So, if you seek any great learning or moral lesson herein, best look elsewhere. I promise nothing more than a tale of one obstinate, wicked woman, about whom — most folk will tell you — she has nary a good, honest bone in her body.
But she will soon wake. Rain drums hard at her window and leaks through the rafters above. One drop, oozing through a crack in the old wood, lingers a moment, stretching, and then falls, aimed directly for the tip of her nose. Peace is about to be shattered.
* * * *
"Hurry up, Grace!" my mother yelled from the car. "What on earth are you doing up there?"
Leaping down the last few steps of the tower, notebook almost slipping from my fingers and with my heart thumping wildly, I had no breath to answer. Fortunately, "What on earth are you doing?" is something my mother asked out of habit, in the same way that other people cursed or lit up cigarettes when anxious. She didn't really want to know, especially in my case.
I felt windblown, chewed up and spat out, because, in the time it took the sun to sink finally out of sight behind those tall pines, an entire lifetime had rushed through me and it was still there, like a generator, throbbing deep in my bones. The being that had possessed my pen for those few moments, had taken my body likewise on a journey. But it hadn't lasted long. Not this time.
Now I was a child again. How did that happen? Oh, the injustice.
The Good Daughter, Marian, was in the back seat, blowing bubbles with her gum, letting them go "smack". No one told her off, too distracted by my naughtiness, as usual. Let me tell you something about Marian; she was the compensation for me —as in "Thank God we have one daughter we can rely on." And that other cherished nugget, "At least we have one daughter to do us proud." Apparently, by the time I was three, my parents decided they had better try again, despite the fact that neither of them knew what to do with the first child they produced. Marian was a proper baby, one they could all gurgle over. The sense of relief was tangible; even I felt it at her christening, as I sat on the kitchen floor decapitating a doll with a bread knife, listening to all the aunts and uncles dutifully paying homage to the Sainted Child.
Marian did her coat buttons up without being told. She was always picked first for teams. Not that I was jealous. No ten year old should have blinding white socks, is all I’m saying.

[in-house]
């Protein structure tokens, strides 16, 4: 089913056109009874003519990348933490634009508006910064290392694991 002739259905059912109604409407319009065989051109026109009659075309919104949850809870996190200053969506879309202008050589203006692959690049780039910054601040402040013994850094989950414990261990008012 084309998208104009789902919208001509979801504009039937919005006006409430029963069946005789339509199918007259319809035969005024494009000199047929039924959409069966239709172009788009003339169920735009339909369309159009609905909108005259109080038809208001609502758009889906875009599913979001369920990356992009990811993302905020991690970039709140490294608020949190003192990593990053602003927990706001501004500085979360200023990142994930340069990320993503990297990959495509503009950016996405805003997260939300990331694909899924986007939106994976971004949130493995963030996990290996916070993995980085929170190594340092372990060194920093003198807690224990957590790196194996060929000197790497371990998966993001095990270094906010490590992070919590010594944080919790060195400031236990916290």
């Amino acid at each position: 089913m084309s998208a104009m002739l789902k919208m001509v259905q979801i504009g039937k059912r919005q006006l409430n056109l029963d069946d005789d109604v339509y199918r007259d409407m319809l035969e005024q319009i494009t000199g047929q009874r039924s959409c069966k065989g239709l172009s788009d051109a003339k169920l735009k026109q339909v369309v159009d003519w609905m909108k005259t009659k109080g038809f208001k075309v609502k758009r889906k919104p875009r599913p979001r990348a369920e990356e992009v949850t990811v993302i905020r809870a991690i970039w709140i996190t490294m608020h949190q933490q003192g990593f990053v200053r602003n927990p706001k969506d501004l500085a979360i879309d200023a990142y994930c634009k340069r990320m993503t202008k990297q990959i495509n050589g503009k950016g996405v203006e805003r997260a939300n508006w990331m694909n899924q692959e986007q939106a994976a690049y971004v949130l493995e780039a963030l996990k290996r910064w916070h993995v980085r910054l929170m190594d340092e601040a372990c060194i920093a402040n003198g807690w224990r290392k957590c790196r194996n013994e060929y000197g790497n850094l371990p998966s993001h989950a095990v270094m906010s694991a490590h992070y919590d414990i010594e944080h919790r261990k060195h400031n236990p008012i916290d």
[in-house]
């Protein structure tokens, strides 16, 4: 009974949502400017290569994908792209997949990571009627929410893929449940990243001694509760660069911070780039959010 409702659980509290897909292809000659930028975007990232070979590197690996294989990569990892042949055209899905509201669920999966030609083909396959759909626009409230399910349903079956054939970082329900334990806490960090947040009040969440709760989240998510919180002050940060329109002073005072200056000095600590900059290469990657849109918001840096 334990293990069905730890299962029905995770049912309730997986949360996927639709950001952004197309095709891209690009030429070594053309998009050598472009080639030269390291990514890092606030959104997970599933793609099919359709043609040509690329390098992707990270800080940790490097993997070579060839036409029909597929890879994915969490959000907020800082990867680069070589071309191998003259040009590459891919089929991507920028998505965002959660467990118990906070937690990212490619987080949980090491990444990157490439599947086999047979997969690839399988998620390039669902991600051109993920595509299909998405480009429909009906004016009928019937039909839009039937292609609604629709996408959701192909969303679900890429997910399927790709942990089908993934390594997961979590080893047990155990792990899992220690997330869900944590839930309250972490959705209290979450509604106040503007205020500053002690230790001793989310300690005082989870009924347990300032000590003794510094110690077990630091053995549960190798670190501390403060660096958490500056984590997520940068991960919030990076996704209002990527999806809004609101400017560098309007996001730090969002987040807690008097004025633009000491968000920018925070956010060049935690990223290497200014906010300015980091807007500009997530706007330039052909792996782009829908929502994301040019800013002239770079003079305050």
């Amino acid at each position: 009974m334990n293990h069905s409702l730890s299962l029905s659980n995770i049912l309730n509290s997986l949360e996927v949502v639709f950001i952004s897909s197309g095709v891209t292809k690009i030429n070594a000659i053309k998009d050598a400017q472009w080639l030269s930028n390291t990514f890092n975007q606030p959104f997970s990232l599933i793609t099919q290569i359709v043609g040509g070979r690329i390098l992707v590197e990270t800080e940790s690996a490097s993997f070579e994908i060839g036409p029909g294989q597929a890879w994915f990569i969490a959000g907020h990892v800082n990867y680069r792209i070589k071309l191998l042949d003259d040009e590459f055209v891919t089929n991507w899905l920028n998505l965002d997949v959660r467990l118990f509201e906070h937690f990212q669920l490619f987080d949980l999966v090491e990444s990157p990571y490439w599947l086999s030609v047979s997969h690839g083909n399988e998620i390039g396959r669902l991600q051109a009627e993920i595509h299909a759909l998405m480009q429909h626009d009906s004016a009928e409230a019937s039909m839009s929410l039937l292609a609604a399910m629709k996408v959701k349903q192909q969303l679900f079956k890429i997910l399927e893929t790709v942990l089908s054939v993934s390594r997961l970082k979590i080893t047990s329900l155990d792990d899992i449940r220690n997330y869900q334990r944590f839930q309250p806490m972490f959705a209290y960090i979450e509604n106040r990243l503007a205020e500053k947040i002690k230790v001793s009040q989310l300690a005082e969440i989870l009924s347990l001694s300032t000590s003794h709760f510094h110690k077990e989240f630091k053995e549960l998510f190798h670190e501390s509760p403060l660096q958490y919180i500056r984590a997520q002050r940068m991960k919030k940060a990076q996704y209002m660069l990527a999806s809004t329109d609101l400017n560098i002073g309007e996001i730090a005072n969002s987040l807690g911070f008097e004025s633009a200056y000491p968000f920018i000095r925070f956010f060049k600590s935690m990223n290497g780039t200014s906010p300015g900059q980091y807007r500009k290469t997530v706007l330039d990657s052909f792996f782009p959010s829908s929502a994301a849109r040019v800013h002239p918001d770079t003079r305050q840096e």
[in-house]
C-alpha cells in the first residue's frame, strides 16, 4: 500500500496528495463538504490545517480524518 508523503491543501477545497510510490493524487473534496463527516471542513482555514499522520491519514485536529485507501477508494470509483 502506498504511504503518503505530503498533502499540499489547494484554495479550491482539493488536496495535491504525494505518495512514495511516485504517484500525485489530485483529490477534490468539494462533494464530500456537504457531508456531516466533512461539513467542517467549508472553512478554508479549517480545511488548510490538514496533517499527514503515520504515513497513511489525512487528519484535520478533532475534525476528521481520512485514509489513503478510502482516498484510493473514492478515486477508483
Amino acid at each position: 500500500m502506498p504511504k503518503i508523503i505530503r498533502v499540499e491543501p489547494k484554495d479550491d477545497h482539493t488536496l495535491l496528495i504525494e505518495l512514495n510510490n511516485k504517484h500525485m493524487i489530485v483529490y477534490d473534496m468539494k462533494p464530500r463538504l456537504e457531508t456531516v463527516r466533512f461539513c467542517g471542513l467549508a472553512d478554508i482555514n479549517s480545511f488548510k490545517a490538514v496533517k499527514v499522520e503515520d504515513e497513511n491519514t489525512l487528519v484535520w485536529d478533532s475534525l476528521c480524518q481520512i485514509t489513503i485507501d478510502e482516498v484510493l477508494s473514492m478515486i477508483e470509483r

"Just look!" My mother’s voice ripped into the summer evening, scattering wildlife. Even the fat, docile doves took flight from the tower in a sudden panic of disgruntled warbling. "She’s torn her shorts again. I don’t know why I bother trying to make her look decent."
Marian opened the car door, sliding over so I could jump in. Rick Astley was playing on the radio; "Never Gonna Give You Up." My father’s finger itched for the volume knob, but my mother handed him a sticky square of flapjack, which required both hands to eat – one carefully cradled in anticipation of falling crumbs — and he ate whatever she gave him, despite the fact that none of us were starving. For the journey home, the car was crammed full of provisions, as if we might be stranded in some desolate place and World War Three break out before we got back.
Primly posed on her side of the seat, Marian exclaimed, "You’re a mess, fuzzy head!"
"Shut up Princess Pea Brain."
"Spotty, Spotty, Fatso." She pinched my arm, whispering, "If you can pinch more than an inch…"
I pinched her back. "Bag of bones. Stinking, maggoty corpse!"
"Ow," she screamed. "Mum, tell her!"
Our mother dutifully craned her head around. "For Heaven’s sake Grace, shut the door. You’re letting flies in. You’ve got chocolate on your face again. Don’t put your muddy feet on the back of my seat."
Ah, back to the old routine.
"Where were you all that time?" Marian demanded, as if she had any right to question a genius.
"Marian," I assured her calmly and solicitously, "you are a hideous, festering carbuncle on the face of humanity."
While she was still absorbing the insult, I twisted around to watch Souls Dryft and the ancient tower ruins slowly disappear from the back window. No, I reminded myself – nothing is gone forever. I couldn’t see them now, but they were still there.
"I won’t tell you again Grace. Stop kicking the back of my seat!"
Sighing, I flipped open my notebook. With all these distractions sent to try me, I hadn’t got beyond the beginning yet, but I must struggle valiantly onward. The entire literary world eagerly awaited the outpourings of my fevered mind. Surely.
"And don’t write in the car, Grace, or you’ll make yourself sick." My mother turned the radio down and the music faded away to a whisper.
Marian blew another bubble, popping it loudly in my face.
Thus I was absorbed again into my own life, but I thought how fantastic it would be, if I really could be transported to another world, just by running up that old stone staircase. Anywhere else would suit me just fine. Surely Jane Austen and Emily Bronte never put up with such as this.
One day, I’d return here to write an ending.
But my past, like a runaway train, was already catching up with me.